As for Yourcenar herself, we can perhaps say that her solution to the uncertainties of a border identity was to combine a passionate adherence to French culture with a dream of universalism—hence Les Mémoires d’Hadrien, a fiction, written in classical, rather archaic French, about one of nature’s aristocrats trying to impose the general pattern of the pax romana on the absurd chaos of the ancient world. This is an extraordinary imaginative flight in which the author, a minor female aristocrat from the north, identifies with the problems of the emperor Hadrian at the imperial center. There may be another modern case of transferred identification, but this time in real life. Yourcenar mentions, incidentally, that Charles de Gaulle’s family belonged to the same border region as her own, and that De Gaulle is a Gallicization of Van der Walle, comparable to the transformation of her family name from Cleenewerck to De Crayencour. This prompts the thought that the quite exceptional intensity of De Gaulle’s French nationalism, with its distinctly ancien régime flavor, may owe something to a deep-seated anxiety about being a man from the marches rather than a Frenchman of the heartland.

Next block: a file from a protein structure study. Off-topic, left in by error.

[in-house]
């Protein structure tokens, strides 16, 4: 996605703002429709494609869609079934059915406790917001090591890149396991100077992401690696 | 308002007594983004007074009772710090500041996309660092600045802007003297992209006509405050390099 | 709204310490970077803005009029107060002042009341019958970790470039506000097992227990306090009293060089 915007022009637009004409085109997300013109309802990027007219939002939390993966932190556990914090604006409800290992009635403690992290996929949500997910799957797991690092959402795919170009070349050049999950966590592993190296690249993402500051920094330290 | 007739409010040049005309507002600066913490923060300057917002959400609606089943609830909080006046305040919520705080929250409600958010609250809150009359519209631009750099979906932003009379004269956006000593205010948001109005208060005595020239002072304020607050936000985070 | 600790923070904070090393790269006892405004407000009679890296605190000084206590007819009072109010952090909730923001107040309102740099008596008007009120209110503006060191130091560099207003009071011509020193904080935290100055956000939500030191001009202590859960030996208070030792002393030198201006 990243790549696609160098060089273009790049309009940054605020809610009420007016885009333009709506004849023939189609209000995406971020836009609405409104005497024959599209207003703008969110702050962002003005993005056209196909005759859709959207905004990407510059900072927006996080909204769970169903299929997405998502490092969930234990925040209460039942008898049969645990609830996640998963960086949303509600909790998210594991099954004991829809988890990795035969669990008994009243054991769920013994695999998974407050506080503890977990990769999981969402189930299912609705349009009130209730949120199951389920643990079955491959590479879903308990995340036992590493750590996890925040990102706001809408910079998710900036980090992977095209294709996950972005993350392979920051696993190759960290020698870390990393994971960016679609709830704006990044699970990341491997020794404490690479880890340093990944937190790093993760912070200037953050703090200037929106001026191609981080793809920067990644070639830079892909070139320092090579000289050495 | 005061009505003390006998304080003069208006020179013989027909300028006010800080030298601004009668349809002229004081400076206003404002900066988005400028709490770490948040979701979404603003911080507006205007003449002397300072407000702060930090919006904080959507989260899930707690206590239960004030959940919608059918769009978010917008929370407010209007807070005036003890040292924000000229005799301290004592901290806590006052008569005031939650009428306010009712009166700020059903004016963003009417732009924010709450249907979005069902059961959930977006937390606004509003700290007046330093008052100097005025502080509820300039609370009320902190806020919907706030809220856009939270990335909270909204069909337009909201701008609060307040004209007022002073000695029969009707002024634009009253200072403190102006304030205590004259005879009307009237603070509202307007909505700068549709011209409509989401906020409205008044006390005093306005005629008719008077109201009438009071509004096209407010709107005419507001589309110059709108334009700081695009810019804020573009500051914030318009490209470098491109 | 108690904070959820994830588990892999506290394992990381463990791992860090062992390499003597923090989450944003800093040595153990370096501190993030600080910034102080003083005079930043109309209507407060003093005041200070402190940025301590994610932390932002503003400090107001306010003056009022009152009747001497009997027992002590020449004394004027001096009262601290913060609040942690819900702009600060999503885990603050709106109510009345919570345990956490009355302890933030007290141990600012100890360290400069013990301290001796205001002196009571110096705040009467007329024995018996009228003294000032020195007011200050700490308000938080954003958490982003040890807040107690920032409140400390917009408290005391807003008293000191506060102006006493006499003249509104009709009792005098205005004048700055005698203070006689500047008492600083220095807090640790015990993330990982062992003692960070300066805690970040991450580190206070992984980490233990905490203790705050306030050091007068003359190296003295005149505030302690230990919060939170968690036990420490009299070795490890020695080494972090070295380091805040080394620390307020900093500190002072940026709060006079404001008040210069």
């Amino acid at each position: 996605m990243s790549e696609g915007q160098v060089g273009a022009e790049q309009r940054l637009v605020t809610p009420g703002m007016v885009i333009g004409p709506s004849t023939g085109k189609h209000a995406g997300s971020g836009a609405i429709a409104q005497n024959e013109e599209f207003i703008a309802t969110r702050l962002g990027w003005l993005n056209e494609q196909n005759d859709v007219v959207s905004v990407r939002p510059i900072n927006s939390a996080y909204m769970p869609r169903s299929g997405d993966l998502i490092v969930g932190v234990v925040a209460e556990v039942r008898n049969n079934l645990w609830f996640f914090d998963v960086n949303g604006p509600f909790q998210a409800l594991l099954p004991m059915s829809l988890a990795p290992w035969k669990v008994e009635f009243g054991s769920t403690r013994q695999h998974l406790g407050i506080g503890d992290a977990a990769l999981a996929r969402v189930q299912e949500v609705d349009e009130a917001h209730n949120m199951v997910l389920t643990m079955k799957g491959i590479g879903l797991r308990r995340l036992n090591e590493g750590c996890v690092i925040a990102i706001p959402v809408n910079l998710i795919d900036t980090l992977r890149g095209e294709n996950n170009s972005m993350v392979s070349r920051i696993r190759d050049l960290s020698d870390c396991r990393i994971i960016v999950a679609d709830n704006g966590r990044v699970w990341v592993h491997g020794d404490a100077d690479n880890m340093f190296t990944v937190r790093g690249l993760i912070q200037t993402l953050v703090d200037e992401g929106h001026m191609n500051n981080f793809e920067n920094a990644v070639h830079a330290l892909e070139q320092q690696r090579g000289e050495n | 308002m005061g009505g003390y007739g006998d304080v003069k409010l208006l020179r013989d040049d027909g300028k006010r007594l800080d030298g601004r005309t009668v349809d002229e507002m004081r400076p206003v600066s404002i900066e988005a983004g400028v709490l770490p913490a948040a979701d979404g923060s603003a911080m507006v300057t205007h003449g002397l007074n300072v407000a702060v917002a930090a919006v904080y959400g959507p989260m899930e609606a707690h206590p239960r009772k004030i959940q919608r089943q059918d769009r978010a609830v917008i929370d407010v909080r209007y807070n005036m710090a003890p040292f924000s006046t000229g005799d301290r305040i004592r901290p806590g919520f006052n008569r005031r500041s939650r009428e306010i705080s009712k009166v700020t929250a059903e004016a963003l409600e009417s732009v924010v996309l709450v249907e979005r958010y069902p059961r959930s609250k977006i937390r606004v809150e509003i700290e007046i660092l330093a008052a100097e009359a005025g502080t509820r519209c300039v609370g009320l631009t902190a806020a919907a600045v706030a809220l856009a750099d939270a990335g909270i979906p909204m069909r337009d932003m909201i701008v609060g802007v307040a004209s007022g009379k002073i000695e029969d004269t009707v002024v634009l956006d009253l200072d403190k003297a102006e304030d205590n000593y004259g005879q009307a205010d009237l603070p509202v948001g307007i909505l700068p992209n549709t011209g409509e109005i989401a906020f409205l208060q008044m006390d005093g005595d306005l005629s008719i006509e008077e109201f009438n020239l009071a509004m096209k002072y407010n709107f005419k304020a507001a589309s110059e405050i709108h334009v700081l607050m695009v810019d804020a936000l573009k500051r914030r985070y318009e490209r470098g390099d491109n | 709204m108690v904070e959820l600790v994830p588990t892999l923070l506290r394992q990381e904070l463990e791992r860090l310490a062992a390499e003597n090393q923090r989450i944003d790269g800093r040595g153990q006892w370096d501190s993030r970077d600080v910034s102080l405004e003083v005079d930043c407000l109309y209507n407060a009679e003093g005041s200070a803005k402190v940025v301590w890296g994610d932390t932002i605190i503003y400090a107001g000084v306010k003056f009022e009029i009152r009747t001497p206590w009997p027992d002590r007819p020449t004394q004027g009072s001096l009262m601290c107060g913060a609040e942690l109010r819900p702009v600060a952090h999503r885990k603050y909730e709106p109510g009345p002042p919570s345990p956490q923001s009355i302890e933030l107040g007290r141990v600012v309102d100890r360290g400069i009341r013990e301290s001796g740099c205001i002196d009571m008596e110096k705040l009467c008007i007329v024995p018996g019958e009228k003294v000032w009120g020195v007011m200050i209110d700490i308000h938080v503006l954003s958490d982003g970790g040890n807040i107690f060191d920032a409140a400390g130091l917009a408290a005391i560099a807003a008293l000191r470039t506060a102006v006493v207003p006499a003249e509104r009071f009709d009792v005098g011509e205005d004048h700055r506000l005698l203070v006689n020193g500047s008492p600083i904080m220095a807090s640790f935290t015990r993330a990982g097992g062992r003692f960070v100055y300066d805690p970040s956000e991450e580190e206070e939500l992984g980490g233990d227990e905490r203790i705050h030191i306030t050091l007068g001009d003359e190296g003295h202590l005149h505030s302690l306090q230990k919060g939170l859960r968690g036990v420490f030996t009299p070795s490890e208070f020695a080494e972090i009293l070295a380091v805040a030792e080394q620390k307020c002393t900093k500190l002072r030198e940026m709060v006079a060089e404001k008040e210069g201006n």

The elaborate accouchement section is followed by a “tour of the châteaux,” a rapid panoramic view of Flanders history from the fourteenth century onward, centered on the halfdozen or so castles or country houses owned by Fernande’s family, the Cartier de Marchienne, and their near relatives. Yourcenar plots the slow and complicated piecing together of the domains, each with its “stately home,” the symbol of family achievement. Her normal attitude of ironic detachment sometimes gives way to bursts of romantic melancholy, excitement, or even enthusiasm. One of her ancestors had the doubtful honor of housing the enemy, Louis XIV, when that monarch invaded the Low Countries, but carried off the ordeal in style. Another probably entertained Peter the Great in Liége, or Joseph II of Austria, or Casanova. There is a well-established family tradition that Maréchal Ney was billeted in one of the châteaux on the eve of Waterloo, and that couriers kept arriving with urgent messages from Napoleon.